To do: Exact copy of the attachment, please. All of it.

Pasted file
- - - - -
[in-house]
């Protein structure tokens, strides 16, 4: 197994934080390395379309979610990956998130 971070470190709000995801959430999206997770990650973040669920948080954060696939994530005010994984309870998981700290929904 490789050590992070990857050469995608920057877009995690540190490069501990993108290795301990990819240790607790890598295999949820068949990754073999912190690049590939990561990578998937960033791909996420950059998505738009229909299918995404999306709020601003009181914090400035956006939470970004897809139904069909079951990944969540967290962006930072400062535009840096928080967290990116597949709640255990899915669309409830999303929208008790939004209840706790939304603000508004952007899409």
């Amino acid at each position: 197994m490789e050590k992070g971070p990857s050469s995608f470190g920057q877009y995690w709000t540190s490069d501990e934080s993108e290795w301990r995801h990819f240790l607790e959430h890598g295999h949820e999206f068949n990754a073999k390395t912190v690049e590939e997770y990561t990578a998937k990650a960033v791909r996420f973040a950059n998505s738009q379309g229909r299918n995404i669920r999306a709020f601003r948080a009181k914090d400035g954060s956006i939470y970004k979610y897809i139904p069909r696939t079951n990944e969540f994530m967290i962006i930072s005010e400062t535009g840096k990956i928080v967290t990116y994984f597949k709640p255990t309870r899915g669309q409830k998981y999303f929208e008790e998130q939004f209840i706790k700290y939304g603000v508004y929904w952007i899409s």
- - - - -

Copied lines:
[in-house]
């Protein structure tokens, strides 16, 4: 197994934080390395379309979610990956998130 971070470190709000995801959430999206997770990650973040669920948080954060696939994530005010994984309870998981700290929904 490789050590992070990857050469995608920057877009995690540190490069501990993108290795301990990819240790607790890598295999949820068949990754073999912190690049590939990561990578998937960033791909996420950059998505738009229909299918995404999306709020601003009181914090400035956006939470970004897809139904069909079951990944969540967290962006930072400062535009840096928080967290990116597949709640255990899915669309409830999303929208008790939004209840706790939304603000508004952007899409």
């Amino acid at each position: 197994m490789e050590k992070g971070p990857s050469s995608f470190g920057q877009y995690w709000t540190s490069d501990e934080s993108e290795w301990r995801h990819f240790l607790e959430h890598g295999h949820e999206f068949n990754a073999k390395t912190v690049e590939e997770y990561t990578a998937k990650a960033v791909r996420f973040a950059n998505s738009q379309g229909r299918n995404i669920r999306a709020f601003r948080a009181k914090d400035g954060s956006i939470y970004k979610y897809i139904p069909r696939t079951n990944e969540f994530m967290i962006i930072s005010e400062t535009g840096k990956i928080v967290t990116y994984f597949k709640p255990t309870r899915g669309q409830k998981y999303f929208e008790e998130q939004f209840i706790k700290y939304g603000v508004y929904w952007i899409s």